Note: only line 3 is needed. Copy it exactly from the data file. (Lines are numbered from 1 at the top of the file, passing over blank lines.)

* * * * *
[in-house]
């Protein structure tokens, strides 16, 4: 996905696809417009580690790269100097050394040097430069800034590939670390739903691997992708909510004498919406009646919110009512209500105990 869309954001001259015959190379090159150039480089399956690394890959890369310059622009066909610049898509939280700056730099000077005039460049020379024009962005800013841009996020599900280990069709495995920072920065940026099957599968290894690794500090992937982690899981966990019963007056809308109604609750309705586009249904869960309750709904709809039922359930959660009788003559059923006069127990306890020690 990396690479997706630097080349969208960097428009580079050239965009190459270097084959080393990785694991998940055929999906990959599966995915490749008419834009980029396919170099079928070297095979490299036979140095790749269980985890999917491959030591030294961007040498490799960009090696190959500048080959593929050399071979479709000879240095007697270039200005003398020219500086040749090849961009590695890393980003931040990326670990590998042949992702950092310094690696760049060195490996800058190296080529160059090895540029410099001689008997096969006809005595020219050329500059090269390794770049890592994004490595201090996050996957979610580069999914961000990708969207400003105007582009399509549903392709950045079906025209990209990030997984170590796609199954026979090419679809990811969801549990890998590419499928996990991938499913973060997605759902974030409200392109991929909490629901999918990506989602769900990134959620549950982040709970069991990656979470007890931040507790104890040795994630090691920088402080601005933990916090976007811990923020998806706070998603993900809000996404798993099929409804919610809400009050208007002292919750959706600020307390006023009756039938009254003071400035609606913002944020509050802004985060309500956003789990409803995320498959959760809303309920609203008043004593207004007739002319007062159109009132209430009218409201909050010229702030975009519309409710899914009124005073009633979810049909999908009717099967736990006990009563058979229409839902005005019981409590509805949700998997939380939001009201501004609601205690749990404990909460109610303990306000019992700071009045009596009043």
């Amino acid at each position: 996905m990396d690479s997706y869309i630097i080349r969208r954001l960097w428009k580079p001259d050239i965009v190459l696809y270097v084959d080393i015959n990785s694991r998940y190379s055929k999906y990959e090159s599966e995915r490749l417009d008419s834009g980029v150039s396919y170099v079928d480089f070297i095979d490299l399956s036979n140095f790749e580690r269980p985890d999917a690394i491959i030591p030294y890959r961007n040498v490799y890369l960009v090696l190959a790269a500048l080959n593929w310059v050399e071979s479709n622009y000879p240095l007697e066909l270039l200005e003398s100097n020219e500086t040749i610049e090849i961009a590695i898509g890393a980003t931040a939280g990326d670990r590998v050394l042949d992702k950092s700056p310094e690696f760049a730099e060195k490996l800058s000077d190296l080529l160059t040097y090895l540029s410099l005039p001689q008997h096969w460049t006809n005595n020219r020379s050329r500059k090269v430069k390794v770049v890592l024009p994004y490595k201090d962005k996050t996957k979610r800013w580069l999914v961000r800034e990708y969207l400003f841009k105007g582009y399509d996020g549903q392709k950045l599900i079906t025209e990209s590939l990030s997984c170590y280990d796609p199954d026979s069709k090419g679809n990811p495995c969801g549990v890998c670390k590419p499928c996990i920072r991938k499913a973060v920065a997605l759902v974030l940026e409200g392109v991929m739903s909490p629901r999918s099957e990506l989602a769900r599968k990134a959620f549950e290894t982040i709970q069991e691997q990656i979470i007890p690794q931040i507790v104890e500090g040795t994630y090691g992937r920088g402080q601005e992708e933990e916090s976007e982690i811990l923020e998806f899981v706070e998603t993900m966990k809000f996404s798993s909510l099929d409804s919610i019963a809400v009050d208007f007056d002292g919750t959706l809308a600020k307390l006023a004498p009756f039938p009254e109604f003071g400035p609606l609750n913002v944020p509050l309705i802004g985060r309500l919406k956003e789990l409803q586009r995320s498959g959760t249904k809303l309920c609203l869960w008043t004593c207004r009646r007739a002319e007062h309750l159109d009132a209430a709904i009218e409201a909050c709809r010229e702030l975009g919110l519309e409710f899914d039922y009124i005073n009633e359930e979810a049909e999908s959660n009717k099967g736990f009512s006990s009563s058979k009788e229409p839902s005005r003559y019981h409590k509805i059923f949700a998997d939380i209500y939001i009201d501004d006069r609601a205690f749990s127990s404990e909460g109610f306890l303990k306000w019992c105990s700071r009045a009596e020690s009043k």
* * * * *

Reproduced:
């Amino acid at each position: 996905m990396d690479s997706y869309i630097i080349r969208r954001l960097w428009k580079p001259d050239i965009v190459l696809y270097v084959d080393i015959n990785s694991r998940y190379s055929k999906y990959e090159s599966e995915r490749l417009d008419s834009g980029v150039s396919y170099v079928d480089f070297i095979d490299l399956s036979n140095f790749e580690r269980p985890d999917a690394i491959i030591p030294y890959r961007n040498v490799y890369l960009v090696l190959a790269a500048l080959n593929w310059v050399e071979s479709n622009y000879p240095l007697e066909l270039l200005e003398s100097n020219e500086t040749i610049e090849i961009a590695i898509g890393a980003t931040a939280g990326d670990r590998v050394l042949d992702k950092s700056p310094e690696f760049a730099e060195k490996l800058s000077d190296l080529l160059t040097y090895l540029s410099l005039p001689q008997h096969w460049t006809n005595n020219r020379s050329r500059k090269v430069k390794v770049v890592l024009p994004y490595k201090d962005k996050t996957k979610r800013w580069l999914v961000r800034e990708y969207l400003f841009k105007g582009y399509d996020g549903q392709k950045l599900i079906t025209e990209s590939l990030s997984c170590y280990d796609p199954d026979s069709k090419g679809n990811p495995c969801g549990v890998c670390k590419p499928c996990i920072r991938k499913a973060v920065a997605l759902v974030l940026e409200g392109v991929m739903s909490p629901r999918s099957e990506l989602a769900r599968k990134a959620f549950e290894t982040i709970q069991e691997q990656i979470i007890p690794q931040i507790v104890e500090g040795t994630y090691g992937r920088g402080q601005e992708e933990e916090s976007e982690i811990l923020e998806f899981v706070e998603t993900m966990k809000f996404s798993s909510l099929d409804s919610i019963a809400v009050d208007f007056d002292g919750t959706l809308a600020k307390l006023a004498p009756f039938p009254e109604f003071g400035p609606l609750n913002v944020p509050l309705i802004g985060r309500l919406k956003e789990l409803q586009r995320s498959g959760t249904k809303l309920c609203l869960w008043t004593c207004r009646r007739a002319e007062h309750l159109d009132a209430a709904i009218e409201a909050c709809r010229e702030l975009g919110l519309e409710f899914d039922y009124i005073n009633e359930e979810a049909e999908s959660n009717k099967g736990f009512s006990s009563s058979k009788e229409p839902s005005r003559y019981h409590k509805i059923f949700a998997d939380i209500y939001i009201d501004d006069r609601a205690f749990s127990s404990e909460g109610f306890l303990k306000w019992c105990s700071r009045a009596e020690s009043k």